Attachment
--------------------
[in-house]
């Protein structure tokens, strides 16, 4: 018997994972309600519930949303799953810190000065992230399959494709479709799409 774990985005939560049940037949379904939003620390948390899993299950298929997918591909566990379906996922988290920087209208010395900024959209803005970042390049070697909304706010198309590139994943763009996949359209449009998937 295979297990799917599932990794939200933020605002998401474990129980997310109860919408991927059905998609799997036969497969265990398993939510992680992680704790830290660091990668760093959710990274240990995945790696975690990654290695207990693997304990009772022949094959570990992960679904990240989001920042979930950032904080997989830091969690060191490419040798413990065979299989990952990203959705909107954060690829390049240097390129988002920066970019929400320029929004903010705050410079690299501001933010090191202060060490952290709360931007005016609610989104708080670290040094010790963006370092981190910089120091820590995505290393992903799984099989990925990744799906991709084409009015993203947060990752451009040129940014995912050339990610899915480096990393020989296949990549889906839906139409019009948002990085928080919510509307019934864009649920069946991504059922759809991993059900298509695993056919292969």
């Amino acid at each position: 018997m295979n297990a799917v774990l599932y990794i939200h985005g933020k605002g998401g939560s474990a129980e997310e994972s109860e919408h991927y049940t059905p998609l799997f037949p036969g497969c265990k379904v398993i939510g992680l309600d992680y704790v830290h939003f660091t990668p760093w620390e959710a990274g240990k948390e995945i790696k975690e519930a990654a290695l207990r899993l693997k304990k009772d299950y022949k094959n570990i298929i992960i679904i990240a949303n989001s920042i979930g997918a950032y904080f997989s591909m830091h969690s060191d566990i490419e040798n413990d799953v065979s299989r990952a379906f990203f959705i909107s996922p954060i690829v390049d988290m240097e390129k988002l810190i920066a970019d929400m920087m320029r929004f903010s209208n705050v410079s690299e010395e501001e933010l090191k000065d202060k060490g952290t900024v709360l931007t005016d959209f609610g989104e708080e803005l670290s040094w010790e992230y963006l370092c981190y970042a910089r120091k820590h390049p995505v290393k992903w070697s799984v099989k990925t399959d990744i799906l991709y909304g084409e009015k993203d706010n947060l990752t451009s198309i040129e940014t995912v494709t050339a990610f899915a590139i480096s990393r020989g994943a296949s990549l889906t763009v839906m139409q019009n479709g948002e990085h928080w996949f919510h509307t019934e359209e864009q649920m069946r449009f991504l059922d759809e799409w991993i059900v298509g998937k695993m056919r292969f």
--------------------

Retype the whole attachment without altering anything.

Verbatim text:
[in-house]
């Protein structure tokens, strides 16, 4: 018997994972309600519930949303799953810190000065992230399959494709479709799409 774990985005939560049940037949379904939003620390948390899993299950298929997918591909566990379906996922988290920087209208010395900024959209803005970042390049070697909304706010198309590139994943763009996949359209449009998937 295979297990799917599932990794939200933020605002998401474990129980997310109860919408991927059905998609799997036969497969265990398993939510992680992680704790830290660091990668760093959710990274240990995945790696975690990654290695207990693997304990009772022949094959570990992960679904990240989001920042979930950032904080997989830091969690060191490419040798413990065979299989990952990203959705909107954060690829390049240097390129988002920066970019929400320029929004903010705050410079690299501001933010090191202060060490952290709360931007005016609610989104708080670290040094010790963006370092981190910089120091820590995505290393992903799984099989990925990744799906991709084409009015993203947060990752451009040129940014995912050339990610899915480096990393020989296949990549889906839906139409019009948002990085928080919510509307019934864009649920069946991504059922759809991993059900298509695993056919292969």
């Amino acid at each position: 018997m295979n297990a799917v774990l599932y990794i939200h985005g933020k605002g998401g939560s474990a129980e997310e994972s109860e919408h991927y049940t059905p998609l799997f037949p036969g497969c265990k379904v398993i939510g992680l309600d992680y704790v830290h939003f660091t990668p760093w620390e959710a990274g240990k948390e995945i790696k975690e519930a990654a290695l207990r899993l693997k304990k009772d299950y022949k094959n570990i298929i992960i679904i990240a949303n989001s920042i979930g997918a950032y904080f997989s591909m830091h969690s060191d566990i490419e040798n413990d799953v065979s299989r990952a379906f990203f959705i909107s996922p954060i690829v390049d988290m240097e390129k988002l810190i920066a970019d929400m920087m320029r929004f903010s209208n705050v410079s690299e010395e501001e933010l090191k000065d202060k060490g952290t900024v709360l931007t005016d959209f609610g989104e708080e803005l670290s040094w010790e992230y963006l370092c981190y970042a910089r120091k820590h390049p995505v290393k992903w070697s799984v099989k990925t399959d990744i799906l991709y909304g084409e009015k993203d706010n947060l990752t451009s198309i040129e940014t995912v494709t050339a990610f899915a590139i480096s990393r020989g994943a296949s990549l889906t763009v839906m139409q019009n479709g948002e990085h928080w996949f919510h509307t019934e359209e864009q649920m069946r449009f991504l059922d759809e799409w991993i059900v298509g998937k695993m056919r292969f």